Paul van Gerven
9 February

Imec successfully printed a 20nm pitch line/space pattern using high-NA interference lithography. As no high-NA EUV scanners are available yet, experiments such as these help to develop the lithographic materials required for the successor of ‘regular’ 0.33 NA EUV lithography. ASML’s first high-NA tool, called the EXE:5000, is slated for introduction in 2022.

Moving on to high-NA EUV lithography isn’t simply a matter of installing a new tool. New insights into the interaction of photons with photoresists are necessary. Imec is studying these dynamics in its Attolab research facility, set up together with the US high-tech laser company KMLabs. This involves emulating high-NA exposures by generating finely detailed interference patterns using mirrors and pulsed lasers, while simultaneously running time-resolved spectroscopy experiments.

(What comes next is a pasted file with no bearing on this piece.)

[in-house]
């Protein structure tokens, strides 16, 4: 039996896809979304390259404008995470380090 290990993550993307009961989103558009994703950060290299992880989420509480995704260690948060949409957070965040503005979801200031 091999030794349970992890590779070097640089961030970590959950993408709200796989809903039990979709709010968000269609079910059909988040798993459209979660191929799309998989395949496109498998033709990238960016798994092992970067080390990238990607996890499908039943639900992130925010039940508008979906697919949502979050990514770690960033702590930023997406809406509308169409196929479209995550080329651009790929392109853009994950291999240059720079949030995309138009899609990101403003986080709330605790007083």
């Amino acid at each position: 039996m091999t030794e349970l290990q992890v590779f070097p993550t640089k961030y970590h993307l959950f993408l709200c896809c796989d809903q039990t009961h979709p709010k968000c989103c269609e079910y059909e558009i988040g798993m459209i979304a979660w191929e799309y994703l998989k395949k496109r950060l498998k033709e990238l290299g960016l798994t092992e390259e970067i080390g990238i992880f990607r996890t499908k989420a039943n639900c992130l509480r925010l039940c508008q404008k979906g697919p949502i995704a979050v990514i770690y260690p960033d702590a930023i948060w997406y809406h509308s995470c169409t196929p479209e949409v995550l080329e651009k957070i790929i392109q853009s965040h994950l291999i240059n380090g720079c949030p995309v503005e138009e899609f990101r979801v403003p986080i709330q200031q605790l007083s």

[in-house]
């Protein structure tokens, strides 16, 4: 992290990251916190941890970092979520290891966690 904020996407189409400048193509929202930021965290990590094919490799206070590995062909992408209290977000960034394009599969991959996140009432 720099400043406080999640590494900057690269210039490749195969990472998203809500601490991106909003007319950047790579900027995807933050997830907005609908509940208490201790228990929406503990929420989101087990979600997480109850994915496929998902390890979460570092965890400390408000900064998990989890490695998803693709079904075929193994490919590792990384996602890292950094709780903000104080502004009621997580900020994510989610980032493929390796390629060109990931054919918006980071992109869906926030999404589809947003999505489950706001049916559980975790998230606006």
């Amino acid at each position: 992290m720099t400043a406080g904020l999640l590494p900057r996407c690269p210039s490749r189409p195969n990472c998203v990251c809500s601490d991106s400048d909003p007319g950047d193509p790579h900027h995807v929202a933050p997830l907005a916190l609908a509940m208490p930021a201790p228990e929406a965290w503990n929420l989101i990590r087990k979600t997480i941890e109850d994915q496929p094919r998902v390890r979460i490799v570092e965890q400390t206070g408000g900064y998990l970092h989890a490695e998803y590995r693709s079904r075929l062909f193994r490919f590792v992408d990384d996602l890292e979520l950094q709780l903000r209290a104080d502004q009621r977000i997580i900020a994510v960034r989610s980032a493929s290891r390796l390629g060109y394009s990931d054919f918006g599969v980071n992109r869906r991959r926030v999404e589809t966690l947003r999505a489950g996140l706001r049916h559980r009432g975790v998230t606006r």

Schematic representation of the Attolab’s setup for high-NA EUV interference lithography. Credit: Imec

The Attolab is the first to print 20nm pitch patterns using 13.5 nm EUV light under high-NA conditions. It expects to eventually go down to 8nm pitch. Apart from getting a head start on chip manufacturing using high-NA scanners, the research also provides additional insights into 0.33 NA lithography, which is already being pushed to its ultimate single-exposure resolution limits. Other materials research areas, such as in development of next-generation logic, memory and quantum devices, can also benefit from the analytic capabilities in Leuven.

Next up is a move to larger substrates. Currently, the Attolab is installing a 300mm-wafer-compatible EUV interference lithography beamline.